I know you know it: that feeling of finishing a really good book and you've got that stupid grin on your face. Or you're feeling a "wow" inside you that's hard to shake off (or whatever the feeling you feel with a good book). The "book high" is a wonderful experience.
I know you most likely started your own book blog because you love your books and want to share that love!
But when did reading become such a stressor? When did it become so complicated? And why?
I've heard plenty of book bloggers complaining about burnout. We're a passionate bunch and we can't help but push ourselves to keep reading, keep reviewing, keep in the loop, engage with the community, engage with authors. Memes, giveaways, book hops, book tours, I could go on and on. Then there's another layer of being a "good blogger" with time management, social media management, SEO, etc. etc. I know you know what I mean. My head, stop spinning.
I love to read. It's simple. And I want to keep it simple. It should be simple. And that's the reason I named my blog Guiltless Reading.
Here's how I keep my book love–and by extension book blogging–simple and stress-free:
It's about meI read for selfish reasons: I want to, I enjoy it, I love a good story. I also started blogging for selfish reasons: I get to express myself, I get to share some great reads, and it tickles me pink to get a few people interested in what I have to say. So while I admit that my reasons for reading and book blogging have grown beyond those simple reasons, I remind myself that reading and blogging really is about me.
I read what I want to readI remember pre-book blogging, picking what to read was so easy. I read what I wanted to read, as the mood carried me. I have generally stuck to this principle, and dug my heels in adamantly, because I cannot imagine forcing myself to read something I'm not remotely interested in reading. Do I really want the pressure of "required reading" a la university? So when a book is offered up for review or recommended highly - and it just doesn't rock my boat - I just say "no thanks." Nothing wrong with that.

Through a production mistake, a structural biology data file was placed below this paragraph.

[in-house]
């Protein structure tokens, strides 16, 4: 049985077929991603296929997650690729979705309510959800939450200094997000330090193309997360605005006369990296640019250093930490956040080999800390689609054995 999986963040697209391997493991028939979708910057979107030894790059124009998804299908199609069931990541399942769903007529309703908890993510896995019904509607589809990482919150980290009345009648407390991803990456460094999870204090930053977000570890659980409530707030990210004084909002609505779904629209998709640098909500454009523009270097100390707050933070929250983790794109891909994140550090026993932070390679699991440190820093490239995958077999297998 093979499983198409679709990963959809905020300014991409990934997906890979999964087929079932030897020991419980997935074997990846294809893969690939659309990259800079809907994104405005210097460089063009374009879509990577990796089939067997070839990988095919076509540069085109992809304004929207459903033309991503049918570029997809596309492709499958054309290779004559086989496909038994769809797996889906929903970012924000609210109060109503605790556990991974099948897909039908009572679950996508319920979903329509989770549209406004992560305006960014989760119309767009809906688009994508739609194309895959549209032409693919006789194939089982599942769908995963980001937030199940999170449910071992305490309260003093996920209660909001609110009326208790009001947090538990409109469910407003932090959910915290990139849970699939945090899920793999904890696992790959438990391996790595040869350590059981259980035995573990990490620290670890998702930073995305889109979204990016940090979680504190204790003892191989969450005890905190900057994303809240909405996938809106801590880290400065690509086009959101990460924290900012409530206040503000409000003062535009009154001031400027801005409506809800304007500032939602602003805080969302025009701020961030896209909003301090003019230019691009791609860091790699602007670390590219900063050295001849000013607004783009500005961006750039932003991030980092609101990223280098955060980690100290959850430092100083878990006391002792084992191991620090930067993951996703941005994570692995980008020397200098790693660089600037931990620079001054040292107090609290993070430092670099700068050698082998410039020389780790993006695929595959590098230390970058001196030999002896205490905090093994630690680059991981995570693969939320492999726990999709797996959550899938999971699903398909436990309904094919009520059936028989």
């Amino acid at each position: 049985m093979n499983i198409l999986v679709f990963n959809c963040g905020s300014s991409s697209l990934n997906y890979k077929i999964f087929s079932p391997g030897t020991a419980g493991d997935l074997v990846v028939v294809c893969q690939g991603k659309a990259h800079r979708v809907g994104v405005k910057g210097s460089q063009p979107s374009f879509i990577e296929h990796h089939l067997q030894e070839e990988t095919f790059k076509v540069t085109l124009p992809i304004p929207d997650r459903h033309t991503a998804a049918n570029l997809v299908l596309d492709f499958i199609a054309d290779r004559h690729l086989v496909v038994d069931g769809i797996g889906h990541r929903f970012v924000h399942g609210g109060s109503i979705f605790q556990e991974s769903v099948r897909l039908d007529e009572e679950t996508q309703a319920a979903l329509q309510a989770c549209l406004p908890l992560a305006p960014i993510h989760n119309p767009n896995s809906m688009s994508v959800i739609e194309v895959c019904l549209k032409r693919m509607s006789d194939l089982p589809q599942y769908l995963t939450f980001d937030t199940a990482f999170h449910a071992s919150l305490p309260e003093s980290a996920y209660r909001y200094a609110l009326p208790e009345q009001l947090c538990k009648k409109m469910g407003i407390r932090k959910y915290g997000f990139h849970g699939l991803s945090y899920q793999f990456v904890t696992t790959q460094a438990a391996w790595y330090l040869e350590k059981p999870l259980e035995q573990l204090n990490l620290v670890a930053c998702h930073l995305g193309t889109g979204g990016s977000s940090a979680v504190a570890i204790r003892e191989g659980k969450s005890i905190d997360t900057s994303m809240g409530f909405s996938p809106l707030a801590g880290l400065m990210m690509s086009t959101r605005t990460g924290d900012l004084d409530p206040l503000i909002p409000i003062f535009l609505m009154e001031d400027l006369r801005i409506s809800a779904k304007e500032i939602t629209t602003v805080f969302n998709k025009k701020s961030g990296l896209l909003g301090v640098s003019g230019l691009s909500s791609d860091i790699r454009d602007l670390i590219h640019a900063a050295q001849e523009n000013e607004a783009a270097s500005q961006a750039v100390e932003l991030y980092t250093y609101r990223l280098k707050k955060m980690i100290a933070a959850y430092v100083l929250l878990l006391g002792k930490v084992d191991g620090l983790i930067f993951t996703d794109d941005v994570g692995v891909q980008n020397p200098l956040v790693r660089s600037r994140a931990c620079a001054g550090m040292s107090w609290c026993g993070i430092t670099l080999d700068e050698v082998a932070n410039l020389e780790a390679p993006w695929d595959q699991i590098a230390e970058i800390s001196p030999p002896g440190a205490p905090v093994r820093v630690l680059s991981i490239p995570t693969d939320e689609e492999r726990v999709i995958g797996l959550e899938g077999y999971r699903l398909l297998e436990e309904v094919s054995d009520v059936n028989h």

I read when I want to readThere was a time I read and reviewed at least a book a week. I pushed myself, loved the thrill of it but it took its toll ... naturally I burned out. I never force myself to read. I pick up books at will, when I have the time, if I have the times. If life happens and I don't get large blocks of time to read, I read in snippets when I can and when I know I'll enjoy it. (You're probably wondering about reviews - that's a different story. If you commit, deliver.)
I don't competeThere's a lot of great stuff going on in the community - memes, readathons, reading challenges, and more. It's easy to get caught up in the excitement and busy-ness that comes with them. But it can also arouse the competitive streak in people (I know most of it is friendly, but some has become downright nasty). Like in life, there will always be someone who has read more, reviews more, has more creative ways of doing things. I just don't compete period.
I steer clear of the dramaReal life is more than enough for me, so no thanks.
I don't guilt-trip myselfI've had book slumps. I've even disappeared from the book blogging scene over the years. I've been a "bad" commenter. Heck, I've even fell back on my reviews (confession: I apologize, sometimes I don't). But I never, never guilt-trip myself about it. Books and book blogging are just a part of my life and while I love this, I won't allow it to consume me.
So tell me, my book-loving (and book blogging) friends, what keeps you loving your reading and book blogging?
Gorgeous "love" graphic from Creative Market (affiliate link)